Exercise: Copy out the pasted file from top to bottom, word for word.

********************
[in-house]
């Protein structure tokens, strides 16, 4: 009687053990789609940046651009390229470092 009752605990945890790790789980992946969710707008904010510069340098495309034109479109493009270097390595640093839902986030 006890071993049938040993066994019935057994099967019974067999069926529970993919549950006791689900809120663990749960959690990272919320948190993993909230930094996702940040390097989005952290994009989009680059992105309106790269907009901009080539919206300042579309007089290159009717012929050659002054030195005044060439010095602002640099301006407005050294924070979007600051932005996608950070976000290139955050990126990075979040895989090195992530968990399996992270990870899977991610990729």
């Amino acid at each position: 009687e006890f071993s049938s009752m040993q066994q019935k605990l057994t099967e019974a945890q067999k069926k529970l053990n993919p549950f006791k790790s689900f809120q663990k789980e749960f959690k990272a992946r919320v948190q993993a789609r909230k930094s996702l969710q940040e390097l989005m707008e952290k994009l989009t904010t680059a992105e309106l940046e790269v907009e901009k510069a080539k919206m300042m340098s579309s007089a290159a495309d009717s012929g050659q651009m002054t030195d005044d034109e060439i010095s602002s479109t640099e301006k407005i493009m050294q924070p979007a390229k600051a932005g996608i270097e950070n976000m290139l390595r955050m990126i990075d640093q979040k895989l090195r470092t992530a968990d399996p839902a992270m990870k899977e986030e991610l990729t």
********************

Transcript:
[in-house]
């Protein structure tokens, strides 16, 4: 009687053990789609940046651009390229470092 009752605990945890790790789980992946969710707008904010510069340098495309034109479109493009270097390595640093839902986030 006890071993049938040993066994019935057994099967019974067999069926529970993919549950006791689900809120663990749960959690990272919320948190993993909230930094996702940040390097989005952290994009989009680059992105309106790269907009901009080539919206300042579309007089290159009717012929050659002054030195005044060439010095602002640099301006407005050294924070979007600051932005996608950070976000290139955050990126990075979040895989090195992530968990399996992270990870899977991610990729």
């Amino acid at each position: 009687e006890f071993s049938s009752m040993q066994q019935k605990l057994t099967e019974a945890q067999k069926k529970l053990n993919p549950f006791k790790s689900f809120q663990k789980e749960f959690k990272a992946r919320v948190q993993a789609r909230k930094s996702l969710q940040e390097l989005m707008e952290k994009l989009t904010t680059a992105e309106l940046e790269v907009e901009k510069a080539k919206m300042m340098s579309s007089a290159a495309d009717s012929g050659q651009m002054t030195d005044d034109e060439i010095s602002s479109t640099e301006k407005i493009m050294q924070p979007a390229k600051a932005g996608i270097e950070n976000m290139l390595r955050m990126i990075d640093q979040k895989l090195r470092t992530a968990d399996p839902a992270m990870k899977e986030e991610l990729t």